I stand in front of the mirror. I am shirtless. I run my hand up and down my chest, over my stomach, my sides, grabbing at myself as I go. I do this every day, and every day I see that same old moonface staring back at me, sunken eyes, piggy nose, a face that nobody could or should love. I go to the gym four or five times a week – no longer at the expense of spending time with friends or family, as I did at 22, but also because I am convinced I will never shift the imagined weight – and drink diet shakes for breakfast, sometimes for lunch as well. Carbohydrates are the enemy. Fat is the enemy. I am the enemy. My shirt size is small, my pant size is smaller than it’s been in quite some time, but the mirror says otherwise, and who am I going to believe?
I am standing in a young man’s bedroom. I am stripped down to my underpants. He is naked. The curtain, which had been open, is now closed by my request, and I feign confidence in the safety of the dark. He pads towards me, clear azure eyes dancing below chocolate locks, the faintest hint of stubble flirting ’round his mouth – his mouth, I am focussed on his mouth – and he stops, still, calm.
He looks me up and down, slowly, luxuriously, eyes drinking in the contours of my body. In a daze, I slide off my underpants, and, emboldened, run a hand down his hard ivory chest, tracing the lines, the muscles, the skin, the flesh. He feels so different to the lines of my own body and I can’t stand it; my hands are shaking with a junkie’s twitch.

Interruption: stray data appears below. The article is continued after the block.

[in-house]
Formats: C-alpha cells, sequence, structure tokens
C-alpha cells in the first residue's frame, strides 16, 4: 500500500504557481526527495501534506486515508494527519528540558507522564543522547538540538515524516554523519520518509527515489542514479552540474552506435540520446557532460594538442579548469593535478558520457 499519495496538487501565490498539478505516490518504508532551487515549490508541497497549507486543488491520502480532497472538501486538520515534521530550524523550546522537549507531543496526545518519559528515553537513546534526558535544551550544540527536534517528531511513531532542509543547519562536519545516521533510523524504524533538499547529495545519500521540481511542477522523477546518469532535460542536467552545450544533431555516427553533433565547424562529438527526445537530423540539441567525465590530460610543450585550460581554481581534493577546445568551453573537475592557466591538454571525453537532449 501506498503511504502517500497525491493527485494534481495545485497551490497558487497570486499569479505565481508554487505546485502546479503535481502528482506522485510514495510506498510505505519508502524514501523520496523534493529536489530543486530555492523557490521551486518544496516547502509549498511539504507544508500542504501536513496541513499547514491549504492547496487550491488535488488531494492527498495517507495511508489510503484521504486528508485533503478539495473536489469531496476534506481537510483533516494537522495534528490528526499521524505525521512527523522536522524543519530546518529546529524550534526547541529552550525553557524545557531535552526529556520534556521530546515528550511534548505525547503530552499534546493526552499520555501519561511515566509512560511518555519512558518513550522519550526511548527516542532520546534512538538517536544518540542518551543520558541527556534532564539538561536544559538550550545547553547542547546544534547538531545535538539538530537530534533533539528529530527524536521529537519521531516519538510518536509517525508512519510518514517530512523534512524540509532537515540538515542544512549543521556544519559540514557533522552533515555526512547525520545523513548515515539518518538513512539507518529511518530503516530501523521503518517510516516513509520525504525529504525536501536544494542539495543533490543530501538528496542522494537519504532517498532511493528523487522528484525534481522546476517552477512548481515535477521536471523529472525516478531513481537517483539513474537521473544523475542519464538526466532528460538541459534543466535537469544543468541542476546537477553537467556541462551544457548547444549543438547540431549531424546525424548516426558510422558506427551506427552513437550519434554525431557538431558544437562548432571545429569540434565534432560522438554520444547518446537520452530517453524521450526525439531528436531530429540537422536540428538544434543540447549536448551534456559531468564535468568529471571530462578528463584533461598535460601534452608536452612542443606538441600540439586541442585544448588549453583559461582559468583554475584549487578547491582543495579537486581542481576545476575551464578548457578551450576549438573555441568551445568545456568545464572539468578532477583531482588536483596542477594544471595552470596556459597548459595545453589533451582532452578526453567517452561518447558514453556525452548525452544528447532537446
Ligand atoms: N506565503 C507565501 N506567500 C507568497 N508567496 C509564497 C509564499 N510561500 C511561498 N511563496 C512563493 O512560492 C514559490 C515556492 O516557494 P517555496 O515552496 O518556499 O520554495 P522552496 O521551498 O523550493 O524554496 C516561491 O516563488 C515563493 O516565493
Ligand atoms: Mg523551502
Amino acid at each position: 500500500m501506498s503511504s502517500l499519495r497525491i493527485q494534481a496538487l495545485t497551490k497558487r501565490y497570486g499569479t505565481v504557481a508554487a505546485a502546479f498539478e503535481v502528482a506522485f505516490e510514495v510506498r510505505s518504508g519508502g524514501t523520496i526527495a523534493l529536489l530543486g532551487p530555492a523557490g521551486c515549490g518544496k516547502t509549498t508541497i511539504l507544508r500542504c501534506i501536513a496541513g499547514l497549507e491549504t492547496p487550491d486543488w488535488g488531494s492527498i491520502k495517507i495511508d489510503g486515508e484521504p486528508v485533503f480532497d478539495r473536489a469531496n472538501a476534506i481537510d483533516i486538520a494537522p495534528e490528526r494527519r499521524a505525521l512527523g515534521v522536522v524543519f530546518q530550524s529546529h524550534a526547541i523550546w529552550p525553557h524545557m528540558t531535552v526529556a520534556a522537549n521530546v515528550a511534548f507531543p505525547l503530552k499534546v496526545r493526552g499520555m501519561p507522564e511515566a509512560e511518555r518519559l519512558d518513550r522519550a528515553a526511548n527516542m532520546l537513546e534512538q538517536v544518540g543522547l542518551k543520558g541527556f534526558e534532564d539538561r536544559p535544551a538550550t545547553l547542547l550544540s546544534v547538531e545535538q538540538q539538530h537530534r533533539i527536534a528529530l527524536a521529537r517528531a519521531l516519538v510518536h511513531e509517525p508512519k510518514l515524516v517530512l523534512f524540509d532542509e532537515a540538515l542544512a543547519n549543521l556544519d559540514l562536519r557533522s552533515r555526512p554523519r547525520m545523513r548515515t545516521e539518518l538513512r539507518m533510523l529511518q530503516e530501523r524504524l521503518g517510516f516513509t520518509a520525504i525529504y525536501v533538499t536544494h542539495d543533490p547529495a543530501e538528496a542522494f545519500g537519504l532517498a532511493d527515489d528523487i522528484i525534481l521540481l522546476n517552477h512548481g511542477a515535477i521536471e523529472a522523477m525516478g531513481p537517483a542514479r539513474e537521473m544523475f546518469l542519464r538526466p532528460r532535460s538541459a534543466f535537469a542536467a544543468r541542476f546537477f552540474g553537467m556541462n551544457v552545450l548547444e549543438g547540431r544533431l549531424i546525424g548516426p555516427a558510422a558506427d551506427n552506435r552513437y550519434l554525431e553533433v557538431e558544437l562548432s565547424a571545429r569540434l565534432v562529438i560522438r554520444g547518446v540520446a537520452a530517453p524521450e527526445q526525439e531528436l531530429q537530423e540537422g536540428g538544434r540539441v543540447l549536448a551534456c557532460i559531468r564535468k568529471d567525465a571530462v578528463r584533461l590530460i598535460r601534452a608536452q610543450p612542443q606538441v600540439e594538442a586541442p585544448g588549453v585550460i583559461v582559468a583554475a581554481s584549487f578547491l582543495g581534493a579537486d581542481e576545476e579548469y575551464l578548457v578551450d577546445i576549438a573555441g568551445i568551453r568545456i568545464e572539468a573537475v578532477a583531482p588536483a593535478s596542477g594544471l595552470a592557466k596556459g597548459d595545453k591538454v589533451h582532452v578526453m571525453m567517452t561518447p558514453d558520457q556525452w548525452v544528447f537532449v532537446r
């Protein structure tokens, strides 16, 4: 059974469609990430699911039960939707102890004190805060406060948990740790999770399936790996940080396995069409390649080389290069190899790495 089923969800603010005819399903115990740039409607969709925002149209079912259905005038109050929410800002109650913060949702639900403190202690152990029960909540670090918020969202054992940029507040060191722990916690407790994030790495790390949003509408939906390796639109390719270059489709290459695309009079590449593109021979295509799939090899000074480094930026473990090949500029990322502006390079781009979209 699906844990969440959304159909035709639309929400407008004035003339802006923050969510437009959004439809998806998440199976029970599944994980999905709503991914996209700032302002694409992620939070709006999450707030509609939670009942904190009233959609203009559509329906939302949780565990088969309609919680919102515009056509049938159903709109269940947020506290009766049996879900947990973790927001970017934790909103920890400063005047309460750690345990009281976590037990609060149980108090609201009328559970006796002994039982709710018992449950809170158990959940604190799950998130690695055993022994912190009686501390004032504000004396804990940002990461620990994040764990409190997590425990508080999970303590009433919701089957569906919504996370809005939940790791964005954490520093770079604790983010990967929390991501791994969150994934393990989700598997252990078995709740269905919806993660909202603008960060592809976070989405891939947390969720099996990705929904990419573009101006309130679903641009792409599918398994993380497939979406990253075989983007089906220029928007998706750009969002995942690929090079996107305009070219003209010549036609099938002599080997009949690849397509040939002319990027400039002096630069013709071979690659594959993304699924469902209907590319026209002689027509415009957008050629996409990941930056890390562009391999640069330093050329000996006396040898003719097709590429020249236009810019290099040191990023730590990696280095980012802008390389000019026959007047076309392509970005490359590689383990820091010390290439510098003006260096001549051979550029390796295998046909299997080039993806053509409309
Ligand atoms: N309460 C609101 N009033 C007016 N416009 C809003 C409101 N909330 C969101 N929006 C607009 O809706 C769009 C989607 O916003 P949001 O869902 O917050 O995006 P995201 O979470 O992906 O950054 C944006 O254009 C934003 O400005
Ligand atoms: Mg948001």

He smiles, then:
My heart is pounding loud, too loud, I am given away, and my brain clicks into hyperspeed, screaming, apologising, pulling me out, away, back home to where it is safe, where the curtains are open and nobody can look at me and I am in jeans and a t-shirt and a jacket watching television or doing Uni work or exercise or exercise or exercise or –
He kisses me, and our bodies move together.
I realise that I don’t have to apologise, or leave, unless I want to, and then – for the first time, if only for a second – I realise that I am no longer fat.
My first moment free of body shame hit me like lightening, and for that following half hour I felt more open than I’d ever felt.
The next moment came a few weeks later. A friend made a joke, sarcastically, about how fat I was, and my immediate response was not blind terror. I simply smiled, and laughed.
From then on, moments flew towards me on the daily, free falling like tiny drops of rain, each one whispering, smiling, assuring me with every lover, friendship, flirtation, enemy made: “you are okay”, and, importantly: “you were always okay.”
I am 24, and working in a cafe.
As I work, I overhear a gaggle of women chatting, laughing. One of them pipes up:
“Oh, yes – that cake looks delicious. But let’s just get one, to share. That sounds great, doesn’t it, girls?”
They agree, their dull enthusiasm belying their desire for plan b – the plan where everyone gets their own individual slice of cake, and nobody complains about their thighs.
As I wash the dishes, I contemplate whether or not to tell them that plan b is always the better option.
My greatest moment of food shame, age 25 and 20 weeks to 25 and 21 weeks:
Not having enough money to buy prawns and saffron to make paella properly, the way it should be made.